The inner world is populated by a series of antagonistic actors, mostly parasites—that is, species specialized to attack and devour us from the inside but also including cancer cells, mutated forms of one’s own cells now replicating out of control. Parasites come in such major categories as viruses, bacteria, fungi, protozoa, and worms. They cause an enormous array of diseases: malaria, AIDS, rheumatic fever, tuberculosis, pneumonia, dysentery, smallpox, mumps, whooping cough, and elephantiasis, to name only some of the deadlier forms. Indeed, it is a sobering thought that more than half of all species on earth are parasitic on the other half—and this is a gross underestimate of the relative frequency of the two, since species of parasites are usually much smaller and harder to detect than are their host species. Most parasites have relatively mild effects, but in aggregate effects on RS, the inner world of parasites is almost as important as the outer, causing perhaps as much as 30 percent of total mortality every generation. This huge selective force has generated a very large, complex, and highly diverse system to counter the internal enemies—our immune system.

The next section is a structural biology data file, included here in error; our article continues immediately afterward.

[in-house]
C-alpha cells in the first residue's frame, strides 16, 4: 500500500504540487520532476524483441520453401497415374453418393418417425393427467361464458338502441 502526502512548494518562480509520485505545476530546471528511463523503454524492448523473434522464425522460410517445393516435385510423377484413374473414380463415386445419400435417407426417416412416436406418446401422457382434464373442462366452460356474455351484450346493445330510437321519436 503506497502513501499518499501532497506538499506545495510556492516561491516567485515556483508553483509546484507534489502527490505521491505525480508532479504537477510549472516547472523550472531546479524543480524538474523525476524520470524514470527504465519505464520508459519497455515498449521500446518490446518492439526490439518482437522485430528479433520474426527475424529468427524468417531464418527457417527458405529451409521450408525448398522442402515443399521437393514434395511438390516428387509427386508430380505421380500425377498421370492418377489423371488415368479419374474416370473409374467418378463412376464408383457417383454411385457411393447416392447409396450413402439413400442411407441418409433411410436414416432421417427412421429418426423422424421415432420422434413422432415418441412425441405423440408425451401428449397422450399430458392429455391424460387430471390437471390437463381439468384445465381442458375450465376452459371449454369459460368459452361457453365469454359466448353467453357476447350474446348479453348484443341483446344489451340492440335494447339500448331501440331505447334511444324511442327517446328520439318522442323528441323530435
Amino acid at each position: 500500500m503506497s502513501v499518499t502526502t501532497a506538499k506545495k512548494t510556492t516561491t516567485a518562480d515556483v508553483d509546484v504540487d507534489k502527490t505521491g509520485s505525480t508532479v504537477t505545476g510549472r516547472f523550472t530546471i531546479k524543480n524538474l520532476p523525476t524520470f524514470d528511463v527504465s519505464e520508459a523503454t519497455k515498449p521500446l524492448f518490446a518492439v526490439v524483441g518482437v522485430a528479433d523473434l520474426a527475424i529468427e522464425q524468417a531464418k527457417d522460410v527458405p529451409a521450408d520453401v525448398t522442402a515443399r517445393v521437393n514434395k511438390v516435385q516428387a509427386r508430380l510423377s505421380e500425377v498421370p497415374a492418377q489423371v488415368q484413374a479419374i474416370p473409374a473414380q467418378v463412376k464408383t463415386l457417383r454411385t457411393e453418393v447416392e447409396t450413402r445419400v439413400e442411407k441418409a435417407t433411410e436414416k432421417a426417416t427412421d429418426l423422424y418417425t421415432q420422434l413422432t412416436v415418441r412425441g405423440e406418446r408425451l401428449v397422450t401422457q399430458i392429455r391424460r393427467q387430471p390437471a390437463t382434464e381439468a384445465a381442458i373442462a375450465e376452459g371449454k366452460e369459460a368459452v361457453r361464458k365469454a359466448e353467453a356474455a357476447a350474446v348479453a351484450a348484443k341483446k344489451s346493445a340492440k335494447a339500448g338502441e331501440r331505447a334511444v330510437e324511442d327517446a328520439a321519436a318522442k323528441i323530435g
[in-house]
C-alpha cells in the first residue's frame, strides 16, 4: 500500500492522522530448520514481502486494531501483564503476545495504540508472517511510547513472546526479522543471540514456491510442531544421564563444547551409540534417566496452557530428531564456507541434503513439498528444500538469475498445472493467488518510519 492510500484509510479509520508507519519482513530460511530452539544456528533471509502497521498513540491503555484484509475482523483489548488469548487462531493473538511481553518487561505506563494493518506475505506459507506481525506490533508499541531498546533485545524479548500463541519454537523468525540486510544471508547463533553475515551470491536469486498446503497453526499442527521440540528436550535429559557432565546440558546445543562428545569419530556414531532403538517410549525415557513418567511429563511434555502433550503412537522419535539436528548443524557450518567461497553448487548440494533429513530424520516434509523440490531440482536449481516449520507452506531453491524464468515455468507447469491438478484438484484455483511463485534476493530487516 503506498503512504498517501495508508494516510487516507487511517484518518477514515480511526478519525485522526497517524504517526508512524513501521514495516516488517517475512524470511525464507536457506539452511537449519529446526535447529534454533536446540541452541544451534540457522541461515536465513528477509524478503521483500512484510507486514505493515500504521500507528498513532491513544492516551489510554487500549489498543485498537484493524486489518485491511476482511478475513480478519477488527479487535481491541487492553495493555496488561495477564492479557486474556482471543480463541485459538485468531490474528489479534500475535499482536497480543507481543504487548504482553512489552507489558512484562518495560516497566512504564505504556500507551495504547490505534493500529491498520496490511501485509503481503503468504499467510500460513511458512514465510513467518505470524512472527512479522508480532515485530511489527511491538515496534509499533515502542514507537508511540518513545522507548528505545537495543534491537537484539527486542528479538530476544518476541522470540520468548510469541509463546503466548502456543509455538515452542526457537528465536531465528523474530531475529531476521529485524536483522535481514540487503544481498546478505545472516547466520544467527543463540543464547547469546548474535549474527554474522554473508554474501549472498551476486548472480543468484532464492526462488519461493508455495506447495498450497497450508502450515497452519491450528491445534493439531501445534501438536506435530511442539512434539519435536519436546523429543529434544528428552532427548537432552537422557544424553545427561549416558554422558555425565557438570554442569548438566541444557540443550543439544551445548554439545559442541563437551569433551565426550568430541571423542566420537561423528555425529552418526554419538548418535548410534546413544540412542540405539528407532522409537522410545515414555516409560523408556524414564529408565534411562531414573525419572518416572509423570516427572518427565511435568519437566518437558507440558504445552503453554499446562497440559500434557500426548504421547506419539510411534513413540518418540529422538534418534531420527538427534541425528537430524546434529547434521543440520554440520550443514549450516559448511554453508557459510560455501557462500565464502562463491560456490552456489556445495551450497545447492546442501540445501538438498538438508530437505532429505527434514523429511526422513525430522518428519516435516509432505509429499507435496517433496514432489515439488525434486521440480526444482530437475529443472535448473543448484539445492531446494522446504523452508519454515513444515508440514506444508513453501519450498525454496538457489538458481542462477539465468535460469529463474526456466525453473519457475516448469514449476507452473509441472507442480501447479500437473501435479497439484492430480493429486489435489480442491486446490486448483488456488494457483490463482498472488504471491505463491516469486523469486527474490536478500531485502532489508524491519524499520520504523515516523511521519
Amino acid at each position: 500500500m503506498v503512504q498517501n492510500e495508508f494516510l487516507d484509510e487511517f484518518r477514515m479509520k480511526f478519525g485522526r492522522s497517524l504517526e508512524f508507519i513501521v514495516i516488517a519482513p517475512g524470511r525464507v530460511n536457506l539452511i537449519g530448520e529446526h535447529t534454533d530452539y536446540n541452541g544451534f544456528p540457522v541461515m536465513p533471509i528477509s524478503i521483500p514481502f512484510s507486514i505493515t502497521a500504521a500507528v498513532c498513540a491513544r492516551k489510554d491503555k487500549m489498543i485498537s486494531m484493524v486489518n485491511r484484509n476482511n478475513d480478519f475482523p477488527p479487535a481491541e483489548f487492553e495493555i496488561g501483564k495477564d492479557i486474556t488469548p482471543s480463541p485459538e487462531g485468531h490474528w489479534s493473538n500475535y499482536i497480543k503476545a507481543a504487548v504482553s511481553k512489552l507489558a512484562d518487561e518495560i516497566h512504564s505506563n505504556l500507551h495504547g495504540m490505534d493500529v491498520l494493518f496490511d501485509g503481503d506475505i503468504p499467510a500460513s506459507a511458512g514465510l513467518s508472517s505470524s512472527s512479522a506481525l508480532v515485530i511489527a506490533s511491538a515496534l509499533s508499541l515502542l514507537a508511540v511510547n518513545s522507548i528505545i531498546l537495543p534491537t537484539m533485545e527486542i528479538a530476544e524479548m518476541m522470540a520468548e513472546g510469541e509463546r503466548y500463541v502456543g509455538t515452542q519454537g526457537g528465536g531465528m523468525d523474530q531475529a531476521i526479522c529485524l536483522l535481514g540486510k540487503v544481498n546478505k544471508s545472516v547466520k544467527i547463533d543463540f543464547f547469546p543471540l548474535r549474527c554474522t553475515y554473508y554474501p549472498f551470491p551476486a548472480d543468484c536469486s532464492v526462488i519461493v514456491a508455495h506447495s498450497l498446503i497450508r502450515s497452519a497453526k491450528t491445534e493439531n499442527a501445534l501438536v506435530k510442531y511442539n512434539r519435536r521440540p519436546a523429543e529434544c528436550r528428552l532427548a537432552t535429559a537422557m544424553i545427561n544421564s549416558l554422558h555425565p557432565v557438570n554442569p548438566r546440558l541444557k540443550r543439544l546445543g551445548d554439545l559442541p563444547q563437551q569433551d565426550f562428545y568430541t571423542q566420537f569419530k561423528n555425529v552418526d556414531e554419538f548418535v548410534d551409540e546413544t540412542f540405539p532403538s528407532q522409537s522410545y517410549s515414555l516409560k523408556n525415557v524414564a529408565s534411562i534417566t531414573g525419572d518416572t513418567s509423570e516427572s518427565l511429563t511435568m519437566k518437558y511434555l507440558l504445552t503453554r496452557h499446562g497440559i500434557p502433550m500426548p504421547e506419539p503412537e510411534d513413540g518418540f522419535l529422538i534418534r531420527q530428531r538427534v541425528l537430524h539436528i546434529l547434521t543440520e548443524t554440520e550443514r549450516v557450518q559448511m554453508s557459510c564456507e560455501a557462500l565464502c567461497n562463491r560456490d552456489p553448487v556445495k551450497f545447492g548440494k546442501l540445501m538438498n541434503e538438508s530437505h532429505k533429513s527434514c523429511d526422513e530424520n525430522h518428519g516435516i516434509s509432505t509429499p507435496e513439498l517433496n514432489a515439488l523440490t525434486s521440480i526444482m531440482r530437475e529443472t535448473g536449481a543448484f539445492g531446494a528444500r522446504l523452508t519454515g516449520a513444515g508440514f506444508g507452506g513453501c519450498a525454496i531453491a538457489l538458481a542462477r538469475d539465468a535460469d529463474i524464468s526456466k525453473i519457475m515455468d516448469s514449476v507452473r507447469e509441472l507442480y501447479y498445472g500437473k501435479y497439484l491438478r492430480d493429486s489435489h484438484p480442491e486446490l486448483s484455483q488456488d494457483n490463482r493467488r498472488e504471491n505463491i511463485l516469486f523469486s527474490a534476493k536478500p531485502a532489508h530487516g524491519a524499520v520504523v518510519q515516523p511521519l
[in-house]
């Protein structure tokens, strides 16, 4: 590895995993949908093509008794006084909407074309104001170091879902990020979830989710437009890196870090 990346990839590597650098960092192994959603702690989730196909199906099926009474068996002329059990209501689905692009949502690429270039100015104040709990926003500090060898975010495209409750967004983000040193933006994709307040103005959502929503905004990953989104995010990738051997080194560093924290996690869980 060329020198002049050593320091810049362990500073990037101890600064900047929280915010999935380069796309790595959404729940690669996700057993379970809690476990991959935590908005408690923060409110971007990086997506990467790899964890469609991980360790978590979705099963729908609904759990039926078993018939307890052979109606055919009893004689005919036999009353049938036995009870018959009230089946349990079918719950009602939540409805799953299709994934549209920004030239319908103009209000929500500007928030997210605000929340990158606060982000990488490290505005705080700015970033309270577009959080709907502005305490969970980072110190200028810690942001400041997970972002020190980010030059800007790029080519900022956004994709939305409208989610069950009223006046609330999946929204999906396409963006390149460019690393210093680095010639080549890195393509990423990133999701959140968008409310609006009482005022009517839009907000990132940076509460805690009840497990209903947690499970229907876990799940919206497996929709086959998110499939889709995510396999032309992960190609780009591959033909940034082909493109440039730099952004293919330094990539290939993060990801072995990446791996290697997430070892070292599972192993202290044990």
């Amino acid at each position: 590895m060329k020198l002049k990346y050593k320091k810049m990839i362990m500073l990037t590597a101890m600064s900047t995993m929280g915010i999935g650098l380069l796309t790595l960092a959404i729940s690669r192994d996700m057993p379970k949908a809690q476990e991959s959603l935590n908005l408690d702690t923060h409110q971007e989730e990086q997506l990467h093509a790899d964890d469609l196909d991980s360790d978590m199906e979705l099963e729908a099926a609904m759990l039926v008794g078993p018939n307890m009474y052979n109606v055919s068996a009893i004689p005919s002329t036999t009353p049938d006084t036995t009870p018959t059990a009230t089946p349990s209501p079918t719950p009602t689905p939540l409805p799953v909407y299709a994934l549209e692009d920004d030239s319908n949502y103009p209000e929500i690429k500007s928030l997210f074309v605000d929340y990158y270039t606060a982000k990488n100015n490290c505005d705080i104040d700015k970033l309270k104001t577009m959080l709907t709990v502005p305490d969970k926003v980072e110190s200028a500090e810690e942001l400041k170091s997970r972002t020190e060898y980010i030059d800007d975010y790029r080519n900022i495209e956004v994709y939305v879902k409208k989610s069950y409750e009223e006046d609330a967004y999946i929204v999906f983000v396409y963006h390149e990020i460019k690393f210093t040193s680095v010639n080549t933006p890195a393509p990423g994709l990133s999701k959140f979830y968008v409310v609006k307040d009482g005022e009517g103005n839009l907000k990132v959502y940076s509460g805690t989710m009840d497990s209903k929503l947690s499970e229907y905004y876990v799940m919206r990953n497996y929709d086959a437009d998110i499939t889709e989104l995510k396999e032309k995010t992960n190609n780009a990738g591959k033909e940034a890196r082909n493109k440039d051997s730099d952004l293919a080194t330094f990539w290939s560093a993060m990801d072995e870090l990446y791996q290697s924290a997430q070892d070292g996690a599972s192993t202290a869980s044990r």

The immune system sends many cellular types to detect, disable, engulf, and kill invading organisms. One part, the innate immune system, is automatic, acts as the first line of defense, and does not rely heavily on learning. The second is based on experience and learning, the preferential production of defenses against parasites one has already encountered. This system produces as many antiparasite defenses (antibodies) as there are parasites. It has been called our “sixth sense,” directed inward to spot invaders as well as cancer cells and stop them. This kind of defense, with a detailed memory of past parasitic attacks, is so important it is found even in bacteria (whose parasites are viruses).